In February this year, the Congress sent out to territorial communities a questionnaire on intercultural dialogue in the light of the preparation of the White Paper. Without going into detail, I would like to point out that the replies received reflected a wide range of initiatives based on a new understanding of the need for intercultural dialogue at the local and regional level which, in turn, was spurred by growing immigration and the need for integration and reconciliation between ethnic groups. The responses to the questionnaire showed the diversity of situations in today's Europe: the countries which have to manage the arrival of new minorities and those which have to manage the coexistence of long-established minorities; the Europe that has to manage large-scale immigration and the Europe that has to manage large-scale emigration.
This would lead one to expect that there would be very different attitudes and approaches to intercultural dialogue. On the contrary, throughout Europe there is evidence of a common desire and will to put in place some basic rules and policies to manage interculturality at the local and regional territorial level. The replies to the questionnaire also underline the eminent role played by local authorities in promoting intercultural dialogue, in close cooperation with key local actors such as the police, NGOs and religious communities.
The Congress has a great deal of experience in the matter. Our first reaction to the end of wars in the Balkans was the establishment of Local Democracy Agencies (LDAs), in order to build up, through concrete projects, local democracy and to promote confidence-building measures between communities which have been fighting with one another in the recent past. Over the years, these Agencies evolved into the Association of Local Democracy Agencies (ALDA), which is supported by the Congress and which has now expanded its activities to the South Caucasus, with the opening of an Agency in Kutaisi, Georgia, in September last year.
The Congress is also actively involved in creating national associations of local authorities to ensure the good functioning of local democracy, with a particular focus on South-East Europe, where we helped to set up the Network of Associations of Local Authorities (NALAS). With the approval of the NALAS Action Plan this year, the Network has now become fully operational.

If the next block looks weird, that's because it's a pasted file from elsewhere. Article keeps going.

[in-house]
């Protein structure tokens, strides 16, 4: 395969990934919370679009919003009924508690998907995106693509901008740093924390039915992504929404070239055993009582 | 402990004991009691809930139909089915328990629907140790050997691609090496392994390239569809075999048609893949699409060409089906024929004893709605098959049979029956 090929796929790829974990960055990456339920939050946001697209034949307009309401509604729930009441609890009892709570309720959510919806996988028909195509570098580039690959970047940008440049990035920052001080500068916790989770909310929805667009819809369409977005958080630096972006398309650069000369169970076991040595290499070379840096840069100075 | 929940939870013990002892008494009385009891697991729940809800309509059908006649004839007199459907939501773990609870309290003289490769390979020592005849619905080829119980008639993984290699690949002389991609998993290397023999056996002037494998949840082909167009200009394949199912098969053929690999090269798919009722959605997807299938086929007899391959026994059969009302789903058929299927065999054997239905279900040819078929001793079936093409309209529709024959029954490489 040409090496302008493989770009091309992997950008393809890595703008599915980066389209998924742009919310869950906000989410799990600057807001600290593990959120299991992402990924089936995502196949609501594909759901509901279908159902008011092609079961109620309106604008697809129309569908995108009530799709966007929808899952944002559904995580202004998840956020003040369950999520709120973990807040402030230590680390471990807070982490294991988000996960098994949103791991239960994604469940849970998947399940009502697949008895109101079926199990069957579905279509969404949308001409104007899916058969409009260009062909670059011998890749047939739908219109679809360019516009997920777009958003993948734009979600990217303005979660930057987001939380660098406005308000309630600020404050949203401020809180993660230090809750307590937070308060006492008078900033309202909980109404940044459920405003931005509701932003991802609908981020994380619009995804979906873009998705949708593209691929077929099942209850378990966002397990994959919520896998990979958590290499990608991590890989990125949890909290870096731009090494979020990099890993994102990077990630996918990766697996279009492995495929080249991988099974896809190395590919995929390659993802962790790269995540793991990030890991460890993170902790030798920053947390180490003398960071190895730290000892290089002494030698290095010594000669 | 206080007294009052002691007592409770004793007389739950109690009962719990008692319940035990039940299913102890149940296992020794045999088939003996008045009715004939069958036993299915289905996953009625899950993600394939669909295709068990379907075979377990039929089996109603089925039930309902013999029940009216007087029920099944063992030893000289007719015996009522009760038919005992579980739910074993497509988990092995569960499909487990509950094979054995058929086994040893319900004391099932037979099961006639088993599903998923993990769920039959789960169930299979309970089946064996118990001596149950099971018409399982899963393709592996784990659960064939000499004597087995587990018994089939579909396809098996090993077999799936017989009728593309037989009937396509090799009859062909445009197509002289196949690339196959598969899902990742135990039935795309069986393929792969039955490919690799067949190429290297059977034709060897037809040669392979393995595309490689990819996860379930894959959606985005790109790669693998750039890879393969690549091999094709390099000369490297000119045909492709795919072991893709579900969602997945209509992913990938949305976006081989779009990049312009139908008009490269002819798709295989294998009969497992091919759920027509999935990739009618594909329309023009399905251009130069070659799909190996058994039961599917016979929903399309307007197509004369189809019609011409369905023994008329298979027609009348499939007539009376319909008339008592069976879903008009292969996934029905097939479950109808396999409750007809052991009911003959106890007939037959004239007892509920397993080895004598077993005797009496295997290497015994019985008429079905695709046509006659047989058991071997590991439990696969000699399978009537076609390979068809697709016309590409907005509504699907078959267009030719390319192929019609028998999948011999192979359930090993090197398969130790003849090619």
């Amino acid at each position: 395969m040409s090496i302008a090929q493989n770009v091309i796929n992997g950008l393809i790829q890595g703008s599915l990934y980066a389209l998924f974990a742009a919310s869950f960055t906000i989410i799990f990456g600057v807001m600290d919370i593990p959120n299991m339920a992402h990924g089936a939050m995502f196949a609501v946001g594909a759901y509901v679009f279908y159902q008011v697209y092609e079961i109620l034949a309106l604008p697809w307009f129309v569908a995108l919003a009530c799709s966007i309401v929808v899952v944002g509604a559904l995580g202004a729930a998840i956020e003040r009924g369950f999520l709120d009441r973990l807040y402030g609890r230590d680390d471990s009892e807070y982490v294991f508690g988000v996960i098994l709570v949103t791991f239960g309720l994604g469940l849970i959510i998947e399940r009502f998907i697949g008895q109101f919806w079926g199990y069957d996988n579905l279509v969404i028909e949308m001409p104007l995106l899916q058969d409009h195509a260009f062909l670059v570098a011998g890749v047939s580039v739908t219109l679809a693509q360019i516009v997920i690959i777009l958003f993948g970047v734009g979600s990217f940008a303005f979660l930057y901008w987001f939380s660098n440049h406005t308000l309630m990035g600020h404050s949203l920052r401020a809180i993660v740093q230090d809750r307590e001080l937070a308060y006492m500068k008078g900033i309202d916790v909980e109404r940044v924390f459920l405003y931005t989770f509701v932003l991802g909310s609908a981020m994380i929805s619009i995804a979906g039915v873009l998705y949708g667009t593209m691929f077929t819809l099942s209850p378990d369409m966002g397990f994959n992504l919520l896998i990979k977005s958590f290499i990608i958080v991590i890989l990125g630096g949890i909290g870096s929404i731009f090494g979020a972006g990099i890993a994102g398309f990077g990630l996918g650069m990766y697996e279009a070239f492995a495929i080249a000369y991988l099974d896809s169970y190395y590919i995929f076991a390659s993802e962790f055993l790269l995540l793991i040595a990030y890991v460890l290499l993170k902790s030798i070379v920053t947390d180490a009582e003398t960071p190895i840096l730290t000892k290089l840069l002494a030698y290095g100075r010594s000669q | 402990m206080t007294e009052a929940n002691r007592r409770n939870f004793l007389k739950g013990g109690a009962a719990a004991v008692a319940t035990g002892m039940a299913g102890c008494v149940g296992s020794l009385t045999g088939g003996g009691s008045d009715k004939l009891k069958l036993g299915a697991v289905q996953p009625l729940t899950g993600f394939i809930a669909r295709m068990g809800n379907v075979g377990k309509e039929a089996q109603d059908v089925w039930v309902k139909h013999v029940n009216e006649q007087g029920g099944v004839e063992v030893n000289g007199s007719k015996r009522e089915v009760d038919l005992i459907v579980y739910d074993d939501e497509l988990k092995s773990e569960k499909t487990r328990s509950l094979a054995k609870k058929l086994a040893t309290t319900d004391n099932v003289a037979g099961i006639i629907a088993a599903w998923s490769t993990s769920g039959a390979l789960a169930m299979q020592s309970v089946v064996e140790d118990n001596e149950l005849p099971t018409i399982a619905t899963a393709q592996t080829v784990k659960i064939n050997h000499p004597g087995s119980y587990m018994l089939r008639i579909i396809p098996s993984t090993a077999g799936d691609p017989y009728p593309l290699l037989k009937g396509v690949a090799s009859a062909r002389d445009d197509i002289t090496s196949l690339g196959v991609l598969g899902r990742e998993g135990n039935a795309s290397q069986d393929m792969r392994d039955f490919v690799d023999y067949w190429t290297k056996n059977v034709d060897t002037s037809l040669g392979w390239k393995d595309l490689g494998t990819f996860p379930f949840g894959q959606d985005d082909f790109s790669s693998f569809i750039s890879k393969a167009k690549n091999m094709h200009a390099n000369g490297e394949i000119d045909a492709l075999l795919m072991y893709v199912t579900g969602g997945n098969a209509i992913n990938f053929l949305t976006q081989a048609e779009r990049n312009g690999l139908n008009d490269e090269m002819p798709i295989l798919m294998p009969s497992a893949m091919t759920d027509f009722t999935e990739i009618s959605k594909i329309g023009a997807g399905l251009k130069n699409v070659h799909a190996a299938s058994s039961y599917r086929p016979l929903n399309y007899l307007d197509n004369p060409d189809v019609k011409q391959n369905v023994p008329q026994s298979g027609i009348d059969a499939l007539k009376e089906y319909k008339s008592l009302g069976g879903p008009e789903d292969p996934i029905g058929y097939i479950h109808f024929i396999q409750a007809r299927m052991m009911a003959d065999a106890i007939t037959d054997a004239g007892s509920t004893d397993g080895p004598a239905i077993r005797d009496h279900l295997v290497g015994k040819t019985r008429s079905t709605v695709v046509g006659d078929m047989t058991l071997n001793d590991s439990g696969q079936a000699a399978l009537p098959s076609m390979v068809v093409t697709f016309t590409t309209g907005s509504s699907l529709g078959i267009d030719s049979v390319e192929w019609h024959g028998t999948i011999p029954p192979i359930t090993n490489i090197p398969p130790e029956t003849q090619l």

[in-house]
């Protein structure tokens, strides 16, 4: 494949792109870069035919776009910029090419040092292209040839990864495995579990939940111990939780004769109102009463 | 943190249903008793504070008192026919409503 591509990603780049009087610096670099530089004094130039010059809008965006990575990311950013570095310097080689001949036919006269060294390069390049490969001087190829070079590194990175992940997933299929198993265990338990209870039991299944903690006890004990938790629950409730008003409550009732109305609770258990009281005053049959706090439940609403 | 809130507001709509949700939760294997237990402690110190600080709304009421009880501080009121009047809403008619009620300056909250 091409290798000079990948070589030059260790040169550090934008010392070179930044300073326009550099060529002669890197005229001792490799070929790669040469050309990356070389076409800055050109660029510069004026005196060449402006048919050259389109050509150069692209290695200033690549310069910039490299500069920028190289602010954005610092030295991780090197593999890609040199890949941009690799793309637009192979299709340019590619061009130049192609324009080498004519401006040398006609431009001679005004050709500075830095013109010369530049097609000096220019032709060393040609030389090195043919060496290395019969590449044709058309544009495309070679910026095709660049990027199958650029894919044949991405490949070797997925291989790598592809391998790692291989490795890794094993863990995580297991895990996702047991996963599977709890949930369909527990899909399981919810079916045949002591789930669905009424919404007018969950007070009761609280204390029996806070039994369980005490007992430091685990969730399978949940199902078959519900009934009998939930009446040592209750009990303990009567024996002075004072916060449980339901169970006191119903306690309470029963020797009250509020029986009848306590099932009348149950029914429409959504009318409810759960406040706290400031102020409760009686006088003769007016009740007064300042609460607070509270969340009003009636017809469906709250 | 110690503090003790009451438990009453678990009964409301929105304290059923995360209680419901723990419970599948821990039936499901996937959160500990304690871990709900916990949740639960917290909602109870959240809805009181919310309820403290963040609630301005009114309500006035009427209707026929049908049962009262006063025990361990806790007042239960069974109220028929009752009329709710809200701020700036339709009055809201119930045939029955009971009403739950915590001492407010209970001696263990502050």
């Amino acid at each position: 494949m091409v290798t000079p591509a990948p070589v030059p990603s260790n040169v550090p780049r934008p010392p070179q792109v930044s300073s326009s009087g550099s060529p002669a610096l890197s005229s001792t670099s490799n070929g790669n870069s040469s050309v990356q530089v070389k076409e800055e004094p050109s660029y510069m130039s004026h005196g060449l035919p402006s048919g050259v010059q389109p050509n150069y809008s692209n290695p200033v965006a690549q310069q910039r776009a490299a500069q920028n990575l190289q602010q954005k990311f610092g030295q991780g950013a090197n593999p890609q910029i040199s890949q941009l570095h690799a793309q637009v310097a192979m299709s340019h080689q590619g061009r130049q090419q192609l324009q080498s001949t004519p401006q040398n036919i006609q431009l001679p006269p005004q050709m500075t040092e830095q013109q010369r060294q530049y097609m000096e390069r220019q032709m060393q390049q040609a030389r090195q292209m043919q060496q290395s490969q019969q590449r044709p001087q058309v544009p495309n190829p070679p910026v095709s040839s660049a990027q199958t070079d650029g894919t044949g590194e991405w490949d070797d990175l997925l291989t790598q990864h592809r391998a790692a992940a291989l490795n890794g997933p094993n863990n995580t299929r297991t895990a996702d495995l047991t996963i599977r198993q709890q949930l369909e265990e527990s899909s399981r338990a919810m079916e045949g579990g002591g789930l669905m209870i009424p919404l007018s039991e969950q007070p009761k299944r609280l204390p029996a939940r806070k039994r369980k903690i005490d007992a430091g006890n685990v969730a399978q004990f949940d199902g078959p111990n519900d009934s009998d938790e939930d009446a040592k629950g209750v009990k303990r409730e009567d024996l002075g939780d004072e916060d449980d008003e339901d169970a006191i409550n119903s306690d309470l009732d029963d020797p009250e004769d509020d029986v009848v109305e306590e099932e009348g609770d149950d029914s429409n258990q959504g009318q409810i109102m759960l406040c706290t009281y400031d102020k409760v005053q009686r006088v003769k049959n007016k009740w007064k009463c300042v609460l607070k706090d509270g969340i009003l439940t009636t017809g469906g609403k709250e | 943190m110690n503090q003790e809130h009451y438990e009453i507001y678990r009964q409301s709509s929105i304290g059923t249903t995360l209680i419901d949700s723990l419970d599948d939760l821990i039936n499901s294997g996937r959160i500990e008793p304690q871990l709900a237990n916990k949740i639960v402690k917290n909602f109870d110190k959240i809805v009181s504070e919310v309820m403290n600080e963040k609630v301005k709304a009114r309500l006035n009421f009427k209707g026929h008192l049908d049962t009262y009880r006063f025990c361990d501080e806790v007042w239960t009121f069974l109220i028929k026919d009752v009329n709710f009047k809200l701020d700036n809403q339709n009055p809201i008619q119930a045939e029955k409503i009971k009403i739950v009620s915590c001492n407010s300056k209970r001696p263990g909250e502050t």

But we must now also be looking beyond Europe, towards our neighbours, and I am very pleased that this conference has addressed this issue. Having secured, to a large extent, democratic and peaceful development on our continent, we see it as our task and duty to share our experience and spread the culture of democracy, first and foremost to our immediate neighbours on the southern rim of the Mediterranean, including the Middle East.
In this regard, the Congress has been associated with many peace initiatives put forward by local authorities and their networks, such as, for example, the Municipalities for Peace in the Middle East (MAP) or the Network for Decentralised Cooperation in the Middle East. Both the Union of Local Authorities in Israel (ULAI) and the Association of Palestinian Local Authorities (APLA) have observer status with the Congress, making it possible to develop tripartite cooperation for the sake of peace. The Congress observed two rounds of local elections in the Palestinian Territories in 2005 and organised, in November last year, a round table to discuss ways of bringing European and Middle Eastern municipalities together for joint action. I could also mention our efforts to increase cooperation with the Arab Towns Organisation, and our current work on City Diplomacy, which reflects the growing role of cities as full-fledged actors on the international scene.
I hope that during the coming year we in the Congress will give more attention to the political work of the North South Centre, which I am fully aware is awaiting our proposals for concrete action.
Ladies and Gentlemen,
There is an old adage that says that the most sacred place on earth is where old enemies become new friends. This is what happens when we learn about one another, and this is what intercultural dialogue is all about. This conference proved it once again. Let us join forces at all levels – local, regional, national and international – bringing on board all actors concerned, to turn our continent, and those beyond our shores, into the most sacred place. The experience of South-East Europe vividly demonstrates that, if we act together, this goal is within our reach.